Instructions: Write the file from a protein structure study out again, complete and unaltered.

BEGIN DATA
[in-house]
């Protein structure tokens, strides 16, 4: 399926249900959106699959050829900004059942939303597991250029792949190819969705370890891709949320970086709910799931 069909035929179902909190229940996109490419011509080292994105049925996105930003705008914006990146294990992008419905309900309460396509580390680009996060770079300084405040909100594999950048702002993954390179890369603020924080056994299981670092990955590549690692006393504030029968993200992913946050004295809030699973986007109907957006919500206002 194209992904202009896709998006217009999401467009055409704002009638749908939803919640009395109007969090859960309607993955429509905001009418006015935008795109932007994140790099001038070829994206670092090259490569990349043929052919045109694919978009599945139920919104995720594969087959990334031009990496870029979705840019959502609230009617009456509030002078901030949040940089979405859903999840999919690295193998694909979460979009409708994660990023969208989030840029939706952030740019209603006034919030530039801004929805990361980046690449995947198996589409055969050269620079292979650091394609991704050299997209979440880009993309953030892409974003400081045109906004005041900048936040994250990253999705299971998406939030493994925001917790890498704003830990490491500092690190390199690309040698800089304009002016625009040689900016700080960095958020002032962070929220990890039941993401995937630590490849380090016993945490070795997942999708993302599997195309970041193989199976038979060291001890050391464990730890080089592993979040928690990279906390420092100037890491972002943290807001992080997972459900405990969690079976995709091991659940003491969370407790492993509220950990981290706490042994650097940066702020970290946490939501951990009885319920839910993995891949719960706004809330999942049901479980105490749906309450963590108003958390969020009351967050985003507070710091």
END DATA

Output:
[in-house]
């Protein structure tokens, strides 16, 4: 399926249900959106699959050829900004059942939303597991250029792949190819969705370890891709949320970086709910799931 069909035929179902909190229940996109490419011509080292994105049925996105930003705008914006990146294990992008419905309900309460396509580390680009996060770079300084405040909100594999950048702002993954390179890369603020924080056994299981670092990955590549690692006393504030029968993200992913946050004295809030699973986007109907957006919500206002 194209992904202009896709998006217009999401467009055409704002009638749908939803919640009395109007969090859960309607993955429509905001009418006015935008795109932007994140790099001038070829994206670092090259490569990349043929052919045109694919978009599945139920919104995720594969087959990334031009990496870029979705840019959502609230009617009456509030002078901030949040940089979405859903999840999919690295193998694909979460979009409708994660990023969208989030840029939706952030740019209603006034919030530039801004929805990361980046690449995947198996589409055969050269620079292979650091394609991704050299997209979440880009993309953030892409974003400081045109906004005041900048936040994250990253999705299971998406939030493994925001917790890498704003830990490491500092690190390199690309040698800089304009002016625009040689900016700080960095958020002032962070929220990890039941993401995937630590490849380090016993945490070795997942999708993302599997195309970041193989199976038979060291001890050391464990730890080089592993979040928690990279906390420092100037890491972002943290807001992080997972459900405990969690079976995709091991659940003491969370407790492993509220950990981290706490042994650097940066702020970290946490939501951990009885319920839910993995891949719960706004809330999942049901479980105490749906309450963590108003958390969020009351967050985003507070710091």